One new benefit offering is aiming to help employees with their charitable giving.
Global Impact, a nonprofit organization that works with international charities, has partnered with public benefit corporation Charity Charge to offer a donor-advised fund and cashback credit card as an employer-sponsored benefit. Global Impact is offering employers access to its Growfund giving platform, which operates like a 401(k) plan.
As an added benefit to an existing financial wellness program, employers can designate donor-advised funds to each of their employees through a white label offering. Workers can deposit pre-tax dollars straight from their payroll into the account; employees also can set up recurring payments.
Like a 401(k), Global Impact will invest those funds in the Vanguard 500 Index Fund. Executives say the rate of return hovers between 5% and 7%.
“The beauty about that is the money sits in your account and you can have it grow [and] you can grant it out,” says Ann Canela, vice president of Global Impact. “You can plan for what you want to do with that money.”
Unlike other donor advised funds that require a minimum initial contribution between $5,000 and $25,000, such as accounts with Fidelity, Charles Schwab and Vanguard, Growfund has no minimum requirement.
However, the nonprofit charges 3% of assets under management up to $20,000 “and then drops to 1% and scales down from there,” Canela says.
“Our hope is that we keep our fees under what it is expected to return,” she says.
Although the company only has seven employers using the white label platform, Growfund has $1.3 million in total assets under management, according to Global Impact.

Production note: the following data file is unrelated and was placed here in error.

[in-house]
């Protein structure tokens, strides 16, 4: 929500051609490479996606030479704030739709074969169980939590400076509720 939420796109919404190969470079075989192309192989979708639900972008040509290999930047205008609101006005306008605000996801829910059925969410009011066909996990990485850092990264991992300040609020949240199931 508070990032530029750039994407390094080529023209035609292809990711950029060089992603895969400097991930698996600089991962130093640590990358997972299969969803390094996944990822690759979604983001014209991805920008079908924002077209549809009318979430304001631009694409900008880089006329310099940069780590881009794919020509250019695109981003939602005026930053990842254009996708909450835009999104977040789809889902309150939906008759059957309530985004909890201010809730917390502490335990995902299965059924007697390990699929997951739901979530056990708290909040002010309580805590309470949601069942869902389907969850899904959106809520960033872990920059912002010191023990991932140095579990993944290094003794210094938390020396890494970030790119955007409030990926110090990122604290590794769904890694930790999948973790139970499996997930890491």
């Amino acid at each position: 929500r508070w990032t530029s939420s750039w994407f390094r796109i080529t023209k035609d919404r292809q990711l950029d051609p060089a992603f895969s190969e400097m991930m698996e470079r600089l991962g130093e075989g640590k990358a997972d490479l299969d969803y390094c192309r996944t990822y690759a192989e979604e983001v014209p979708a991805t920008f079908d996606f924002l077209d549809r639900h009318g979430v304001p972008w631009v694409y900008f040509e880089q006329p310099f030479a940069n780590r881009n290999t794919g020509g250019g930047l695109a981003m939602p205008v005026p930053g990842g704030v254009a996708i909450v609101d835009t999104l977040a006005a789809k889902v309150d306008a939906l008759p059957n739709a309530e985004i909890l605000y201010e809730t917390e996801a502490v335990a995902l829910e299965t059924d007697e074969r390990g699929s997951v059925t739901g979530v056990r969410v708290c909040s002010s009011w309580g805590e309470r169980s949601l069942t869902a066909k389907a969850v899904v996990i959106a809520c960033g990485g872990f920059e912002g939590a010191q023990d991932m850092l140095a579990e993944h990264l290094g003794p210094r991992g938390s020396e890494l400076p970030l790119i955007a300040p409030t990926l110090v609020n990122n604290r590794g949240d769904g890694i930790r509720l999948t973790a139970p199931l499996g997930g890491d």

The partnership with Charity Charge will also help employees invest more money into their donor advised funds through the cashback program, where 1% of purchases will go directly into the account. The company hopes to expand the program to include corporate cards as well, says Canela.
The hope is that employees will be able to save and plan their charitable giving, thus changing the way they interact with not only their employer but also the organizations they give to, she says.
For example, a $25 monthly donation to Oxfam International, one of the listed charities for Growfund, might not warrant the same attention from the organization as a $312 annual check.
Similarly, employers can offer a contribution or match to employees’ donor advised funds, especially after a disaster strikes and donations ramp up, as happened following the Syrian civil war or Hurricane Sandy.
“For employers to be able to facilitate that process and be able to take care of their employees in that way, we see that as the next level of deepening that employee engagement,” Canela says.
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